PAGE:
Upper school English teacher Meagan Frazier doesn't just teach English. Although her main duties at TAS include teaching works like Romeo & Juliet to English 9 students and creating new courses like Literature, Justice, and Law for Grade 11 and 12 students, this experienced teacher, who is in her third year at TAS, is also passionate about the technology that facilitates her teaching.
Frazier recently was selected to lead a series of professional development workshops for the Nearpod and Flocabulary educational technology platforms through the virtual Camp Engage program. These sessions were geared not towards high school students but towards professional educators around the world. She led two sessions in this recent training, which was held over the TAS Lunar New Year holiday break, titled "Nearpod for the International Educator" and "Using Nearpod to Explore Indigenous Texts."
The first session included examples of how Nearpod is used in the global classroom, including resources for English Language Learners, and provided a forum for asking questions of Frazier and the rest of the Nearpod International team. According to Frazier, Nearpod is used by educators in 163 countries around the world (and growing).
The second session she taught focused on ways to amplify indigenous voices and stories in the classroom. Teachers left the session with a list of indigenous texts, poetry, and artwork to incorporate into their curriculum, a framework for selecting and incorporating indigenous works, as well as ways in which Nearpod can be used to explore further the voices of those who have historically been silenced.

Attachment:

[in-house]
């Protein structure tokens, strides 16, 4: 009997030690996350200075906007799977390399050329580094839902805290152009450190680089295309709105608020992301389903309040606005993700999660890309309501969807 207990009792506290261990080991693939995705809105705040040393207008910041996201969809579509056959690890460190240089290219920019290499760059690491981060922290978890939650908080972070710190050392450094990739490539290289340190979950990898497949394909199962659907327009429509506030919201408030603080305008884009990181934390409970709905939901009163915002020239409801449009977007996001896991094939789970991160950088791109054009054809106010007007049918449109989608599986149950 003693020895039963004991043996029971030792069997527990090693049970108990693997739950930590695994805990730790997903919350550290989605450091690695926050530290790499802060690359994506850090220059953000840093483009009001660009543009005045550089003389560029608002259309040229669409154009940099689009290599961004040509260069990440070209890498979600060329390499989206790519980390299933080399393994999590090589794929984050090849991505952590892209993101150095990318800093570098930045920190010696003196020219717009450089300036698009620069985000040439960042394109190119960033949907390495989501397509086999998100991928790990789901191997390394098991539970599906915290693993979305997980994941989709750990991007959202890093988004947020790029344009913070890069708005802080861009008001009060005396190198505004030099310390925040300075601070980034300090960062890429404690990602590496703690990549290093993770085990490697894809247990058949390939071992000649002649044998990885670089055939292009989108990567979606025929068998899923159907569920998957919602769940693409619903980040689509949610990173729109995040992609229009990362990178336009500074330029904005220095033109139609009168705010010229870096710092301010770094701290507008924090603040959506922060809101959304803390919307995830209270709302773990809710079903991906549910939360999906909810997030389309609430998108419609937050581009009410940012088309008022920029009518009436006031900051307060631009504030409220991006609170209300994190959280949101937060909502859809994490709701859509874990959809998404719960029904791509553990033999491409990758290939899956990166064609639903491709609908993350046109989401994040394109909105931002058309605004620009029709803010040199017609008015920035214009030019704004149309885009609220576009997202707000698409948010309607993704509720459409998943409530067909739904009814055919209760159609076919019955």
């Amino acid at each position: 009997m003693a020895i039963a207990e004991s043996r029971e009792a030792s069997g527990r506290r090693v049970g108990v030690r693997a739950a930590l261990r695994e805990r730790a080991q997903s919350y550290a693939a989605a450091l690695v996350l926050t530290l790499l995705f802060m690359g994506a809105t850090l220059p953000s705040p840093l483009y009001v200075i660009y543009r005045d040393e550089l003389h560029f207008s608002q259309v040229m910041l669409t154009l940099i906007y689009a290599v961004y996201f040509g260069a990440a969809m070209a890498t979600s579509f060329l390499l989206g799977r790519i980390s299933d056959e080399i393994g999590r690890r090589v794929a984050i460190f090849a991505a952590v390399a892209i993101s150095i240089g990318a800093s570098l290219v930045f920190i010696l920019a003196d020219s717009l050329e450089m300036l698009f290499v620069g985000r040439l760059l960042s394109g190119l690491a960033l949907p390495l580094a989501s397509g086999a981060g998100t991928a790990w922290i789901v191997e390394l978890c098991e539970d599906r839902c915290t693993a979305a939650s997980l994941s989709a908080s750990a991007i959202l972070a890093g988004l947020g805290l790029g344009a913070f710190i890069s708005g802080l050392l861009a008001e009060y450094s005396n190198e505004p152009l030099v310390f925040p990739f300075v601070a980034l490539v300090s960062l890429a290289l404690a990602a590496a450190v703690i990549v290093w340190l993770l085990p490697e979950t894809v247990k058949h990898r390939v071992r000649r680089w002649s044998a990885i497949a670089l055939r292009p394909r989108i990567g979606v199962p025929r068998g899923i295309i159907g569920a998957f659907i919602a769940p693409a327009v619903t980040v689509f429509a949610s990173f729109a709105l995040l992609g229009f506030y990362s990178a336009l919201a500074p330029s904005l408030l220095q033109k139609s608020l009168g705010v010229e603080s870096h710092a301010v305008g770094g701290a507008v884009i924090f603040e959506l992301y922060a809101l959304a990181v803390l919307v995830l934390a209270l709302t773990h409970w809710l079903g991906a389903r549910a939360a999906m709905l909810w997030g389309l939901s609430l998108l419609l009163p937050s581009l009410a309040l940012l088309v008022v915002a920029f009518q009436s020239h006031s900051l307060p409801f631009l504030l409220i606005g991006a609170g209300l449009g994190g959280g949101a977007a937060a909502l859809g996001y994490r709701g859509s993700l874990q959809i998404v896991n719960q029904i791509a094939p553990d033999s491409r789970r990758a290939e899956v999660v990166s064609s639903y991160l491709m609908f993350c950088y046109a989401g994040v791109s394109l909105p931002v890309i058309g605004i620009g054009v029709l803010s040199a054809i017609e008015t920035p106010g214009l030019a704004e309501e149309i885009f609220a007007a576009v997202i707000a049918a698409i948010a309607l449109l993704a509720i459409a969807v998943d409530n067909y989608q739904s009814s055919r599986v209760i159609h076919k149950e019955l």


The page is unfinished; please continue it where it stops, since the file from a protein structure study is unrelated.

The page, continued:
Frazier is an official Nearpod Pioneer, which she has been for the last six years. "It's sort of like an ambassador teacher team," said Frazier. "I was in the program's second group of pioneers who started promoting and using Nearpod regularly in the classroom. I help to promote it as an all-encompassing ed-tech application."
Frazier is used to being on the cutting edge of educational technology. "I've always loved ed-tech and seeing what is new out there."
Neapod's official tagline is "Make every lesson interactive," and Frazier says that is just what it does. She says she loves to use it in her classes because it's a "one-click" learning destination for students, "but it also allows us to get important data touchpoints on every student in our classroom."
According to its website, Nearpod describes itself as an interactive instructional platform that merges real-time formative assessment and dynamic media for live and self-paced learning experiences, both inside and outside of the classroom, giving educators the ability to adjust in real-time, while easily seeing how their students are progressing. Teachers can choose from more than 15,000 interactive lessons, videos, and activities created in partnership with leading organizations like Common Sense Education and Smithsonian to quickly enhance their existing content.
In 2019, Nearpod acquired Flocabulary, a learning platform that engages students in academically rigorous K–12 concepts while promoting literacy through hip-hop videos. Together, Nearpod and Flocabulary reach educators in 100 of the largest school districts in the US. In 2018, Nearpod was named EdTech Digest’s Company of the Year
The importance of this type of tool, for Frazier, can not be understated, especially during the COVID-19 pandemic, when many schools (including TAS) have had to adjust their schedules to include both short and long-term sessions of online learning.